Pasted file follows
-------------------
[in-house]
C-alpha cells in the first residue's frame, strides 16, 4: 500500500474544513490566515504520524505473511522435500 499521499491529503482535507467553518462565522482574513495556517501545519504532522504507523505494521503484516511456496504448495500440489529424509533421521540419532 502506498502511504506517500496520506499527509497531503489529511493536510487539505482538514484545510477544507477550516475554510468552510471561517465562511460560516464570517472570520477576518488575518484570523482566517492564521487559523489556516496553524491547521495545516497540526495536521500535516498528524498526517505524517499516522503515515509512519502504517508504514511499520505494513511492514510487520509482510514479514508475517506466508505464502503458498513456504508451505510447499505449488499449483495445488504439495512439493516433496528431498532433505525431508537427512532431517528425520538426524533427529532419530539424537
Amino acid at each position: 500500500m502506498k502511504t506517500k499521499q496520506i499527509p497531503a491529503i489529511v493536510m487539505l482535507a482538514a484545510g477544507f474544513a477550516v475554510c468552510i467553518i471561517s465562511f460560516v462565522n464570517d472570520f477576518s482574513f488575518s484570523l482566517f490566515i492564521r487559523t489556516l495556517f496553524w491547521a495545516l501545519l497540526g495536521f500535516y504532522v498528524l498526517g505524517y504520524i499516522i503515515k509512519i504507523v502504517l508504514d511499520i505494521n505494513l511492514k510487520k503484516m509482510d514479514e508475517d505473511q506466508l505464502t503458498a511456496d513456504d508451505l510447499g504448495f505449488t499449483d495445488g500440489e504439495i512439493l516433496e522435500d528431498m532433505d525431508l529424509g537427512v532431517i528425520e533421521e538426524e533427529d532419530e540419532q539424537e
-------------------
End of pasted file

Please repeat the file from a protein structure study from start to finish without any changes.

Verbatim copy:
[in-house]
C-alpha cells in the first residue's frame, strides 16, 4: 500500500474544513490566515504520524505473511522435500 499521499491529503482535507467553518462565522482574513495556517501545519504532522504507523505494521503484516511456496504448495500440489529424509533421521540419532 502506498502511504506517500496520506499527509497531503489529511493536510487539505482538514484545510477544507477550516475554510468552510471561517465562511460560516464570517472570520477576518488575518484570523482566517492564521487559523489556516496553524491547521495545516497540526495536521500535516498528524498526517505524517499516522503515515509512519502504517508504514511499520505494513511492514510487520509482510514479514508475517506466508505464502503458498513456504508451505510447499505449488499449483495445488504439495512439493516433496528431498532433505525431508537427512532431517528425520538426524533427529532419530539424537
Amino acid at each position: 500500500m502506498k502511504t506517500k499521499q496520506i499527509p497531503a491529503i489529511v493536510m487539505l482535507a482538514a484545510g477544507f474544513a477550516v475554510c468552510i467553518i471561517s465562511f460560516v462565522n464570517d472570520f477576518s482574513f488575518s484570523l482566517f490566515i492564521r487559523t489556516l495556517f496553524w491547521a495545516l501545519l497540526g495536521f500535516y504532522v498528524l498526517g505524517y504520524i499516522i503515515k509512519i504507523v502504517l508504514d511499520i505494521n505494513l511492514k510487520k503484516m509482510d514479514e508475517d505473511q506466508l505464502t503458498a511456496d513456504d508451505l510447499g504448495f505449488t499449483d495445488g500440489e504439495i512439493l516433496e522435500d528431498m532433505d525431508l529424509g537427512v532431517i528425520e533421521e538426524e533427529d532419530e540419532q539424537e